2006 Tour de France Course Profile

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10/28/2005| 0 comments
by Gerald Churchill
Photo copyright Roadcycling.com.
Photo copyright Roadcycling.com.

2006 Tour de France Course Profile

The 2006 Tour de France will be the first Tour of the post-Armstrong era.

The 2006 Tour de France will be the first Tour of the post-Armstrong era. The king, however, will have a worthy successor. The team trial will not be in the race, but
La Grande Boucle , which will be 3,600 km long, will have 116 km of individual time trialing. In addition, the riders will tackle five mountain stages with three mountaintop finishes, nine flat stages, and four medium mountain stages. The race will include 22 Category 1, 2, and hors categorie climbs. The new king will be no pretender.

 

The Tour will begin with a seven-km prologue in
Strasbourg
, which is on the Franco-German border, on July 7. Stage 2 will be a 183-km road race in and around Strasbourg before the Tour traverses Luxembourg, Holland, Belgium, and northern
France
. Given the terrain over which Stages 2 to 4 will be ridden, they will have the feel of classics, with Stage 2 going from Obernai to Esch-sur-Alzette, Luxembourg; Stage 3 running from Esch-sur-Alzette to Valkenburg, the Netherlands; and Stage 4 starting in Huy, Belgium, crossing the French border, and ending in St-Quentin.   Stage 5, which will run from Beauvais to
Caen
, will be the first true sprinters? stage. Stage 6, a 184-km run from Lisieux to Vitre, will be another sprinters? stage, and Stage 7 will be a flat, 52-km time trial from St-Gregoire to
Rennes
. Stage 8 will be a sprinters? run from St-Meen-le-Grand to
Lorient
. The day after Stage 8 will be the Tour?s first rest day, with the riders being transferred by air from Lorient to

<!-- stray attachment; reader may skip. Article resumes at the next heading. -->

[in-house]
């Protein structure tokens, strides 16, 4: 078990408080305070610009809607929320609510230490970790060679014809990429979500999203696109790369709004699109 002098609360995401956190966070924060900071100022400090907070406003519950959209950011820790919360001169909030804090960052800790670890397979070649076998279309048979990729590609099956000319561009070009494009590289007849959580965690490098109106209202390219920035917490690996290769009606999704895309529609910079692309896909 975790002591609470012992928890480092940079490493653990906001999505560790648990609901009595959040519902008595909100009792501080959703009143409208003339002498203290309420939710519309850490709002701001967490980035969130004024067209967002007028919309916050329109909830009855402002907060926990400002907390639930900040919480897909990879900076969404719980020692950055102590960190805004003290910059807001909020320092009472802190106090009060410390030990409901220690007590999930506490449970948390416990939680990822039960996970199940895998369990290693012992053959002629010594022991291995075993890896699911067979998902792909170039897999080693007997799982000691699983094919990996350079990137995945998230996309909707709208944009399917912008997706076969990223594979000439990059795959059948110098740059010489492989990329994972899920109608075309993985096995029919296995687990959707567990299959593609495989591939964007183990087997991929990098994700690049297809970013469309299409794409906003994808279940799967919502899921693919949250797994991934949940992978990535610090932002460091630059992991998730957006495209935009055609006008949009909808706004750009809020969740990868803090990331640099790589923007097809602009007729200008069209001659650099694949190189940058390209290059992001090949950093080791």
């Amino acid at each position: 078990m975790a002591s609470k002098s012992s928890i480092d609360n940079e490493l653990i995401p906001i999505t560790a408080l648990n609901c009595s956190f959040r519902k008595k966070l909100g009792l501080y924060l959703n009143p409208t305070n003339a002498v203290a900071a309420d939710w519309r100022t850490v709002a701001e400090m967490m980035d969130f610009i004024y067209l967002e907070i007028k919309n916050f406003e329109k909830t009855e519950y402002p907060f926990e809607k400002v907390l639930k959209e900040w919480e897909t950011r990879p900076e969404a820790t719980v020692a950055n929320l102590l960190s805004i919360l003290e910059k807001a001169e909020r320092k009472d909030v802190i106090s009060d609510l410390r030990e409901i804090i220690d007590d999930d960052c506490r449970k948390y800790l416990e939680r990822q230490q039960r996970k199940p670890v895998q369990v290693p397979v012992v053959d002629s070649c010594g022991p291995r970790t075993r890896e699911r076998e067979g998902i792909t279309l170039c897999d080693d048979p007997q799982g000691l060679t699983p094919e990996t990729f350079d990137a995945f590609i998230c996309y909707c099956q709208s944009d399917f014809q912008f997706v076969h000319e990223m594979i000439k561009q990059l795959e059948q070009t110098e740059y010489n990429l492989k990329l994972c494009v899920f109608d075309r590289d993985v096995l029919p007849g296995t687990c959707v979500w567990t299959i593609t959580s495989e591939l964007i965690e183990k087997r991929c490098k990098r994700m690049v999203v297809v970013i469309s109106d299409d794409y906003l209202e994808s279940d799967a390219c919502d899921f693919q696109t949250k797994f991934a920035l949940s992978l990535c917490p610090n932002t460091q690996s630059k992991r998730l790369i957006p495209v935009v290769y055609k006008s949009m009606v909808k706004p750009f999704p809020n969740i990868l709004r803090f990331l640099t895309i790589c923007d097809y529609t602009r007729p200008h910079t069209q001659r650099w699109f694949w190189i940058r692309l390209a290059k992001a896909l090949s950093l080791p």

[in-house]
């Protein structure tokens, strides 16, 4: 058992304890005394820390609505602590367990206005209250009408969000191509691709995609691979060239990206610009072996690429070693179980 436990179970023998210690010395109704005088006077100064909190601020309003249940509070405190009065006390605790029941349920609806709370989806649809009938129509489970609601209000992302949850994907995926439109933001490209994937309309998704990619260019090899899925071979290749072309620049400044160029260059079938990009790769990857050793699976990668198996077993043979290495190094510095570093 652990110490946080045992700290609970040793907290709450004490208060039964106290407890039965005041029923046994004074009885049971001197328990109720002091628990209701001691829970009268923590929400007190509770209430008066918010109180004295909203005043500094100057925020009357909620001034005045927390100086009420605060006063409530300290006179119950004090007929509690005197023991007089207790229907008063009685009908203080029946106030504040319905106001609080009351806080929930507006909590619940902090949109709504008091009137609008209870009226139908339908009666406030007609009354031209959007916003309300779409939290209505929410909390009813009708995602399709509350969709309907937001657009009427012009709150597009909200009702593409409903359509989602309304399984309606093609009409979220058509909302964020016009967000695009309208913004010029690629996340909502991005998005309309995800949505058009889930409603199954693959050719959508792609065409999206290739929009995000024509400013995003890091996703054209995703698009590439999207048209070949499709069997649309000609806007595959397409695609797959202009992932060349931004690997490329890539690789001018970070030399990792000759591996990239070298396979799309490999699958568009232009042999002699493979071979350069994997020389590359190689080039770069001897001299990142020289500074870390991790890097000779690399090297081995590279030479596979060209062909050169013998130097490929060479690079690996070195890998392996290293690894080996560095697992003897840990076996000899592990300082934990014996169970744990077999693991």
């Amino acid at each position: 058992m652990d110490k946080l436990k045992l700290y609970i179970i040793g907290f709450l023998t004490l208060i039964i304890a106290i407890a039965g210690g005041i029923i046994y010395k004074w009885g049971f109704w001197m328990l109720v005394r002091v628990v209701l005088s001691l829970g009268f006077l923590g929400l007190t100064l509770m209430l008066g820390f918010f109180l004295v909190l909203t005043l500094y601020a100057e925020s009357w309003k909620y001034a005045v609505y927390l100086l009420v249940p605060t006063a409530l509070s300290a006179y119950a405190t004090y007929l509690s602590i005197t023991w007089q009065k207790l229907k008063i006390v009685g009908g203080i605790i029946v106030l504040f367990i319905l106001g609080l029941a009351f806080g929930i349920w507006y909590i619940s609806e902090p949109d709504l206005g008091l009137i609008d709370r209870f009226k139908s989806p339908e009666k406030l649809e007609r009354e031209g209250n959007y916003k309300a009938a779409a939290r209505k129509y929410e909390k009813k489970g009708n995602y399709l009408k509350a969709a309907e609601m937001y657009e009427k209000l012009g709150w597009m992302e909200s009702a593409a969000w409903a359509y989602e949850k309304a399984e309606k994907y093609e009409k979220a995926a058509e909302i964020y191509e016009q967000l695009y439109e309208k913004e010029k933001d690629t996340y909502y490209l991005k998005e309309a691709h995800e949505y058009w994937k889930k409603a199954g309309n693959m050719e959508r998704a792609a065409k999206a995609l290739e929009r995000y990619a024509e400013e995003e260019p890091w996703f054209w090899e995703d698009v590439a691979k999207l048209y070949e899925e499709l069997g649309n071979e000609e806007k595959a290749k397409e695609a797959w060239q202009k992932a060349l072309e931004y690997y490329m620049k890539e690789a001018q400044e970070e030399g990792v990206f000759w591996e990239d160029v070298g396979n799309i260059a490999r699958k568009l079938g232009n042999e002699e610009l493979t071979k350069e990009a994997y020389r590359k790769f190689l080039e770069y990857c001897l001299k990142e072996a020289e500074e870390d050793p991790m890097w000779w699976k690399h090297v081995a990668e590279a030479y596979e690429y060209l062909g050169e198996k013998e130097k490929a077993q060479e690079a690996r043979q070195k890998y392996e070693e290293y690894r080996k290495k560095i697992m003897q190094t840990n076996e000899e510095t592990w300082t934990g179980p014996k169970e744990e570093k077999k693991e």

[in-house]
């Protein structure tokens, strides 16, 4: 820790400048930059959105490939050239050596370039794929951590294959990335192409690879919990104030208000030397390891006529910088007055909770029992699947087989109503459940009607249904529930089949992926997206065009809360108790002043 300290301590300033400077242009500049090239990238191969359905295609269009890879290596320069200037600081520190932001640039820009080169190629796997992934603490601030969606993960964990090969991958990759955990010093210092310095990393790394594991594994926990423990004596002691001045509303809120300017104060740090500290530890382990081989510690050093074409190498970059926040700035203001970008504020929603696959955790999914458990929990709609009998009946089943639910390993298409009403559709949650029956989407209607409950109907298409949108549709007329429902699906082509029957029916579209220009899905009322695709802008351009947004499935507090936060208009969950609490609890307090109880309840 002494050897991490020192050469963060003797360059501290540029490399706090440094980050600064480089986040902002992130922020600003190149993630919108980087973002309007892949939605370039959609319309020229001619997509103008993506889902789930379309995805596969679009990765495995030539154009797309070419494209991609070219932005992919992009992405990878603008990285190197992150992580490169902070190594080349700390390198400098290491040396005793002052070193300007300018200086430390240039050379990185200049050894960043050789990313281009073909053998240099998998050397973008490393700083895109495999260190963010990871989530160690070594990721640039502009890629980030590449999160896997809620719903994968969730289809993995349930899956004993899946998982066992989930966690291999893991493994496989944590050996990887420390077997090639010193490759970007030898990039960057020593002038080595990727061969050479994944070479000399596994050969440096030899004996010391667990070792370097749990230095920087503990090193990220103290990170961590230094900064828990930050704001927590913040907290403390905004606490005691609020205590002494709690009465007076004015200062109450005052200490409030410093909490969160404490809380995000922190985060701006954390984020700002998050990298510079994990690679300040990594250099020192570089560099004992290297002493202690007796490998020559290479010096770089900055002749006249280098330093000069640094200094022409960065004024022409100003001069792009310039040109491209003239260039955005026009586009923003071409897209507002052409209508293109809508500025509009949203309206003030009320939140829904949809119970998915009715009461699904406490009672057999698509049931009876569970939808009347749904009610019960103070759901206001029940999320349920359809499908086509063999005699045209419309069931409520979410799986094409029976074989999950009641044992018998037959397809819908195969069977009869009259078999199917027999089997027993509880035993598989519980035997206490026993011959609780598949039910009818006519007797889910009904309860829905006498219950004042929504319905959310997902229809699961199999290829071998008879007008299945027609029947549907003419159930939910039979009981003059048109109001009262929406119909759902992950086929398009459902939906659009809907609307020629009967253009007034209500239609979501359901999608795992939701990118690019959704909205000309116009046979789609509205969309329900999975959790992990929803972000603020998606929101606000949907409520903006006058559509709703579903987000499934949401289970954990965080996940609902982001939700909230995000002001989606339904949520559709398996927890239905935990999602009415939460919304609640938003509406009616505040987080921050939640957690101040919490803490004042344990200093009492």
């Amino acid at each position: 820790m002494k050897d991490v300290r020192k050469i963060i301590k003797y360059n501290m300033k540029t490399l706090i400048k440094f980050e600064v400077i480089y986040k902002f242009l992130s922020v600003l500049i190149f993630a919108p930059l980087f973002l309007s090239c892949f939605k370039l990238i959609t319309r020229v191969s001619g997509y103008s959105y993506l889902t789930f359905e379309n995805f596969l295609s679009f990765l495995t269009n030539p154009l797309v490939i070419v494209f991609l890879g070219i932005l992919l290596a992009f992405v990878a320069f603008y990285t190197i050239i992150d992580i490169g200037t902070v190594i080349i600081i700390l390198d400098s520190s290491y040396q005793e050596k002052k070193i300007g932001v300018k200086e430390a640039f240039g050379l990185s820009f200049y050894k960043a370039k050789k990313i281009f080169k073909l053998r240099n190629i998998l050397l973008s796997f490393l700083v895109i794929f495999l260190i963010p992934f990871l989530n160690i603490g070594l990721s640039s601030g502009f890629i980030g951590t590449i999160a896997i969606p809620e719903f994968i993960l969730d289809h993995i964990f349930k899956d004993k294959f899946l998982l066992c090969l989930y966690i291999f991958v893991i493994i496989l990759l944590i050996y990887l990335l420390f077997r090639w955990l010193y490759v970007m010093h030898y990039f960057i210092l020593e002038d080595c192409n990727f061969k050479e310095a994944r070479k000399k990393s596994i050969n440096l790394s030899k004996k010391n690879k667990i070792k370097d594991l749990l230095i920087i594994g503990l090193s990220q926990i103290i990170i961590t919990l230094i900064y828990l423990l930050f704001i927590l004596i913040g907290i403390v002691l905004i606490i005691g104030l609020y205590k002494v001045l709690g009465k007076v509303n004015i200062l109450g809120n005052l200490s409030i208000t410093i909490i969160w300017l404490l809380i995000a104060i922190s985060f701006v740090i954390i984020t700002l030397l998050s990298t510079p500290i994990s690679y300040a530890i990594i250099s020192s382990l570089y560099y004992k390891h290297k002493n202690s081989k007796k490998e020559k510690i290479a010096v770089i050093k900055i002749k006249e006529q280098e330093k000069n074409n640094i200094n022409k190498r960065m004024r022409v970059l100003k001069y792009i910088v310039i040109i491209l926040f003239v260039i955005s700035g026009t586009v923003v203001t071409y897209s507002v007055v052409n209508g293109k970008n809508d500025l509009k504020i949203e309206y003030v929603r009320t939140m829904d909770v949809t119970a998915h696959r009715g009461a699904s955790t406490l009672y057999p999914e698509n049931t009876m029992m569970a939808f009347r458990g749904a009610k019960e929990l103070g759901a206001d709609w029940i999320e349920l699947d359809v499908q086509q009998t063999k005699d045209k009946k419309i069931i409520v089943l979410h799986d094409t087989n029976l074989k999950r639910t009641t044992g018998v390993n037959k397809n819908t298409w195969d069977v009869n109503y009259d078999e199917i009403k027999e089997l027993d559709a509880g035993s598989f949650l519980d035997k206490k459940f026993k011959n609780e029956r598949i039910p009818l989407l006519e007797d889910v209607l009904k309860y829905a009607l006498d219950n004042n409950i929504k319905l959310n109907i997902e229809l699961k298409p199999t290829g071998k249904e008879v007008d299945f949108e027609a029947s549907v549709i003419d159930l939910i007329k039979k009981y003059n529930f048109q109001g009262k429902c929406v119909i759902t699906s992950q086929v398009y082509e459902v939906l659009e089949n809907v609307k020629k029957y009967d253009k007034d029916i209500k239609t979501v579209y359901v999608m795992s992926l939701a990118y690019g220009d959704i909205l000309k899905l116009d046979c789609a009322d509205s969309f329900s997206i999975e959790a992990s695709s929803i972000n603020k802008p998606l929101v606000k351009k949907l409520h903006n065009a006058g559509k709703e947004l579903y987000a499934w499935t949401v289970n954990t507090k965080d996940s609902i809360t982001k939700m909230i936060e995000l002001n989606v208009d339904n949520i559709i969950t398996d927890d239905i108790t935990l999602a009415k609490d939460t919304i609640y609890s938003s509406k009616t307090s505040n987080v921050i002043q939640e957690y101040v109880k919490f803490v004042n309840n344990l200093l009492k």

Bordeaux.

 

 

During the second week of the Tour, the riders will climb the Pyrenees, and they will approach the
Alps. Stage 9 will be a flat, 170-km ride from
Bordeaux
to Dax that figures to be won by a sprinter. Stage 10, the first Pyrenean stage, will be a 193-km run from Cambo-les-Bains to Pau that will take the riders over the Cols d?Osquich, du Soulet, and de Marie Blanque. Stage 11, a 204-km slog from Tarbes to Val d?Aran/Pla-de-Beret in
Spain
, will go over the Cols du Tourmalet, d?Aspin, de Peyresourde, and du Pourtillon before ending with the race?s first mountaintop finish. Stage 12 will take place on Bastille Day, with a Frenchman attempting to win the 211-km ride from Luchon to
Carcassonne
. Stage 13 will be a flat, 231-km run from
Beziers
to Montelimar, and Stage 14 will extend 181 km from Montelimar to Gap. The second rest day will take place on Monday, July 17.

 

The riders will tackle the Tour?s first Alpine stage on Tuesday, July 18. On Stage 15, the field will start in Gap and will breast the Cols d?Izoard and de Lautaret before fighting for the day?s honors atop L?Alpe d?Huez. Stage 16 will take the riders from Bourg d?Oisans over the Cols du Galibier, du Telegraphe, du Glandon, de
la Croix-de -Fer, and du Mollard to the finishing climb to
La Toussuire. Stage 17, the 2006 Tour?s

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